NCI’s Lowy Presents His Vision During Town Hall Meeting
By Viviane Callier
Following in the footsteps of former NCI director
Dr. Harold Varmus, who retired Apr. 1 after holding
the post for 5 years and also serving as NIH
director from 1993-1999, would seem like a daunting
challenge for any leader. But new NCI acting
director Dr. Doug Lowy certainly appeared ready to
assume the mantle during his first town hall meeting
at NCI’s Shady Grove campus to share his vision
and priorities for the coming year.
After noting the superb leadership of his predecessor,
Lowy emphasized his intention to continue
many of the initiatives created during Varmus’s
tenure, including NCI’s Center for Global Health,
the Center for Cancer Genomics, the Provocative
Questions Initiative and the Outstanding Investigator
Awards for extramural scientists.
He also stressed his own commitment to be an
active acting director. Lowy said he was “especially
enthusiastic” about the Precision Medicine Initiative
(PMI) recently announced by President Obama.
NCI has already launched some precision medicine
trials, he noted, including the ALCHEMIST
and Lung-MAP trials; the MATCH and Pediatric
MATCH trials are forthcoming.
Dr. Doug Lowy, NCI acting director
The PMI, he said, will continue the momentum
toward the development of cancer therapies that
are “based on a molecular pathology and a mechanistic
understanding of disease so that we can try
to give the right kind of treatment to the patients
who have the most appropriate catalog of molecular
abnormalities.” The PMI also includes a plan to
develop better preclinical models to understand
and combat resistance to cancer treatment and to
create a “cancer data commons” to store and share
molecular information about different cancers.
Moreover, Lowy said that he plans to bring NCI’s
research activities in several areas into “sharper
focus,” including cancer prevention and screening,
cancer health disparities research and support for
Having trained and worked at NIH since 1975,
Lowy is no stranger to the federal research environment
or to groundbreaking scientific achievements.
His own research over the years has focused on
molecular biology, virology and cancer pathogenesis.
Last year, along with his long-time research
partner Dr. John T. Schiller, Lowy was
awarded the National Medal of Technology
and Innovation by President Obama for
work that led to the development of human
papillomavirus (HPV) vaccines. The HPV
vaccine work, he recounted, started 15 years
after he became an investigator at NCI.
In the area of prevention and screening,
Lowy said that, like cancer treatment, it will
benefit from a precision medicine approach.
With cancer health disparities, although
he said that it’s not possible to address
every type of disparity, he hopes to focus
on a small number of important disparities
or factors that influence them to better
understand them and identify and study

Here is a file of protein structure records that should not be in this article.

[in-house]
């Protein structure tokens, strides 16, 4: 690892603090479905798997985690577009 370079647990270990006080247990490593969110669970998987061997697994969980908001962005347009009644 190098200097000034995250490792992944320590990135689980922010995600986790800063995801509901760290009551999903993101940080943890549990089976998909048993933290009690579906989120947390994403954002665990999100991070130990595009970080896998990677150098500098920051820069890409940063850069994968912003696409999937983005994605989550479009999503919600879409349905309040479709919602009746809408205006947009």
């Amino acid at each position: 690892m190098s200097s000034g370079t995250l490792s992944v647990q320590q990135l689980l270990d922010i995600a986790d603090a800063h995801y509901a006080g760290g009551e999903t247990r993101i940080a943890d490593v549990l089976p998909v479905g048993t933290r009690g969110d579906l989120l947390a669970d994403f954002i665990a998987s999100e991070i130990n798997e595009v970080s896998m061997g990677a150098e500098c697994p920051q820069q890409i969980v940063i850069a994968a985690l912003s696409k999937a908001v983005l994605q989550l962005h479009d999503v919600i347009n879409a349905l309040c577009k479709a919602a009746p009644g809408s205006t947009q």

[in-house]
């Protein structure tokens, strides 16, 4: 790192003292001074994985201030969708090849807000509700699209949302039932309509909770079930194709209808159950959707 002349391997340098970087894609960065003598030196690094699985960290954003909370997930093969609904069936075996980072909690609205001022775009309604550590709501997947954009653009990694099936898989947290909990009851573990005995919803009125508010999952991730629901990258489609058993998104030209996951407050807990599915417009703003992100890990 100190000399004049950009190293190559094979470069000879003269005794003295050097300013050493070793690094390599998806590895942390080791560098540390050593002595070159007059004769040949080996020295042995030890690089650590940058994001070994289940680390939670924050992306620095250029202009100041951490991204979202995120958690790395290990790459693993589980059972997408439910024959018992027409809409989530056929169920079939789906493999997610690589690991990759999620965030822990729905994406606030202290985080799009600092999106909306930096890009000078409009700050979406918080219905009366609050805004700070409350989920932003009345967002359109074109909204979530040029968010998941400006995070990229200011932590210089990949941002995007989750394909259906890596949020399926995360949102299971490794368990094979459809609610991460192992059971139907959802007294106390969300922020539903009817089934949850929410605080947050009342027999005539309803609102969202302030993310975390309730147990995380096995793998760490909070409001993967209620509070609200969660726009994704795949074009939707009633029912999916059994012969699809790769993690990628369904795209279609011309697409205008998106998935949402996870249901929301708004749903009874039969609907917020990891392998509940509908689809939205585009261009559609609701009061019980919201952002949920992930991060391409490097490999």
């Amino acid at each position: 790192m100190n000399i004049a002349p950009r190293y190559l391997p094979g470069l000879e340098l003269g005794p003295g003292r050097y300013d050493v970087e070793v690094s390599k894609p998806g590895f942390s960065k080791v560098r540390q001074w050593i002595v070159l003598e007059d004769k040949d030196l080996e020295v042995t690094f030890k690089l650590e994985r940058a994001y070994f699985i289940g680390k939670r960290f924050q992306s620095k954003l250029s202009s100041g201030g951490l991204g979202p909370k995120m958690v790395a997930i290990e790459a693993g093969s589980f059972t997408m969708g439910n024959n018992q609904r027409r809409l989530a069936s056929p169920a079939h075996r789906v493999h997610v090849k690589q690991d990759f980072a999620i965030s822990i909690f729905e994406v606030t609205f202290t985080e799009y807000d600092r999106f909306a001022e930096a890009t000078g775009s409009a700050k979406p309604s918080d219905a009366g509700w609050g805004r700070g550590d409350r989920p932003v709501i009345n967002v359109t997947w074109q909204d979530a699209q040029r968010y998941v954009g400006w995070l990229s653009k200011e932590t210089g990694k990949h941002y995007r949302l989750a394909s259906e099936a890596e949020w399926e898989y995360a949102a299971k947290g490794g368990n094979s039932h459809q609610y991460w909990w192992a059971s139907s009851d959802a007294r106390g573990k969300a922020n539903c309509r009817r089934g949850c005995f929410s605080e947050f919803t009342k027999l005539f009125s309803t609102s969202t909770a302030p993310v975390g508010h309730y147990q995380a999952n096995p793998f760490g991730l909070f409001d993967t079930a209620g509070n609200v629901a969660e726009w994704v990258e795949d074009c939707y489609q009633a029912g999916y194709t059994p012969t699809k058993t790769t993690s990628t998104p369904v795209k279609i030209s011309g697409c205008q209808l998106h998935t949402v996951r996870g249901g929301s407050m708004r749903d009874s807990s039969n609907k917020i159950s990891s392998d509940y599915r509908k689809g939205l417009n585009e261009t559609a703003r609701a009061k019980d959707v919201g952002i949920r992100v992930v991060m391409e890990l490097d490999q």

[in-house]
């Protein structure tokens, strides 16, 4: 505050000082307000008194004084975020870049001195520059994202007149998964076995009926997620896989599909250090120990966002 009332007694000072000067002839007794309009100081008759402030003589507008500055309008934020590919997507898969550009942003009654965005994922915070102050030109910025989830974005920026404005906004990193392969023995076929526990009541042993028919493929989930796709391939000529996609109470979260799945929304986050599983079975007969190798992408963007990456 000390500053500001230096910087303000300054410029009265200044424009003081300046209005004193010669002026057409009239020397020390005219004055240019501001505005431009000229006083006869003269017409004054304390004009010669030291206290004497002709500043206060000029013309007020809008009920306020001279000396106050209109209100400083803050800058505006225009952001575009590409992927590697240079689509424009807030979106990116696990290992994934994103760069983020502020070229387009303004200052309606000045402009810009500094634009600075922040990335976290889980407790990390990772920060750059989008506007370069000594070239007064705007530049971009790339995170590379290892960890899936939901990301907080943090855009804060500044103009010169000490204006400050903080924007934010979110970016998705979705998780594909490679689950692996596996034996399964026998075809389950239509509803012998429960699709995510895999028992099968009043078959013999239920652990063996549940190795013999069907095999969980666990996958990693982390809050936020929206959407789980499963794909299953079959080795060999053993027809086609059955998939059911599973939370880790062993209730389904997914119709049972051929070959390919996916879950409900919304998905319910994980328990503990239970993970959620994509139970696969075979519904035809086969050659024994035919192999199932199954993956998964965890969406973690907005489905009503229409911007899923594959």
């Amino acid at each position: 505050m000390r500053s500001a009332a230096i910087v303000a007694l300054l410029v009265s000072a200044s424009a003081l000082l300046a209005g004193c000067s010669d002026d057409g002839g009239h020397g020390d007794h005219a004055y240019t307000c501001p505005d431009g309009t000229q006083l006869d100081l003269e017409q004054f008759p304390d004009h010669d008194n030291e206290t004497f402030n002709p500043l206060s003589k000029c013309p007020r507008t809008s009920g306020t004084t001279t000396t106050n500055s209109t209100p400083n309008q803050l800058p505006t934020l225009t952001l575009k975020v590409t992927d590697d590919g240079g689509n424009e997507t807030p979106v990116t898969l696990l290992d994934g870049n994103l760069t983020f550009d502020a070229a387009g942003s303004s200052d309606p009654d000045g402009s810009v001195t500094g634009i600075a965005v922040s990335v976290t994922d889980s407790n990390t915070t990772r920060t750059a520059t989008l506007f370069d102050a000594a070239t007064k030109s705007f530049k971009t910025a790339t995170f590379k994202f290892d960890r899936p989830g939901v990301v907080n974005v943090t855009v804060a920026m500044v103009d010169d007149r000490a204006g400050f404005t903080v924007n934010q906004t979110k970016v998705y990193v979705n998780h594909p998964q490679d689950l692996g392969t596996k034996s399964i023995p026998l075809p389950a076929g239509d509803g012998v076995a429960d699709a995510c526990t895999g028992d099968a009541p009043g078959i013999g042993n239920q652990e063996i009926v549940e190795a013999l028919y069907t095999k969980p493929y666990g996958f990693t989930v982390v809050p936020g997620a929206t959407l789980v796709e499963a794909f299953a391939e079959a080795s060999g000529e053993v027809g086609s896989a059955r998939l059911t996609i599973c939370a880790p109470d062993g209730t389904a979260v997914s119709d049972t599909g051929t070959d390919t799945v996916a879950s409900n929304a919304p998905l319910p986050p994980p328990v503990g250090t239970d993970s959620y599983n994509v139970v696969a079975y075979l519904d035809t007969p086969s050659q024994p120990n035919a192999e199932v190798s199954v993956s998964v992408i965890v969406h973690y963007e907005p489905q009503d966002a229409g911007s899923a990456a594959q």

ways to address them. Finally, he emphasized
the need for continued support for basic research. The “word on the street,” he
said, is that NCI will only fund basic research “that has immediate translational
potential.” That is not and should not be the case, he stressed.
“Some of those most important discoveries will come from basic research” that
doesn’t have immediate translational potential, he continued. “And I think it’s
really important for the NCI to underline, especially for our young investigators,
that what we want to see is outstanding research.”
In summing up his comments, Lowy expressed his deep appreciation for “the
outstanding individuals at all levels of NCI,” and emphasized that “we all rely on
each other. Cancer research is a team sport.”
Lowy also took several questions from staff. One member of the audience asked
whether NCI has the leverage to ensure that an invention developed here is
made accessible to all who need it. Lowy explained that, although NCI does not
have this kind of leverage, it is possible to negotiate licensing agreements favorably.
An example of that is the HPV vaccine, which he had a central role in developing
and which is now broadly available.
Another question related to the role of epidemiology and health services
research. In the exchange that followed, Lowy stressed the importance and benefits
of working with other federal agencies such as the Centers for Disease Control
and Prevention to have a bigger impact on disease.
In his answer to a final question about balancing his dual role as acting director
and lab chief, Lowy stated that he plans to continue to run his lab. He
stressed that it’s important that, as acting director, he not lose touch with the
problems that investigators face every day in conducting their research for the
“I think it is important for all of us, regardless of where we are in this organization,
to recognize what our long-term goals are, to help people live longer,
healthier lives by decreasing the incidence of cancer and improving the outlook
of cancer for those patients who develop it,” he said.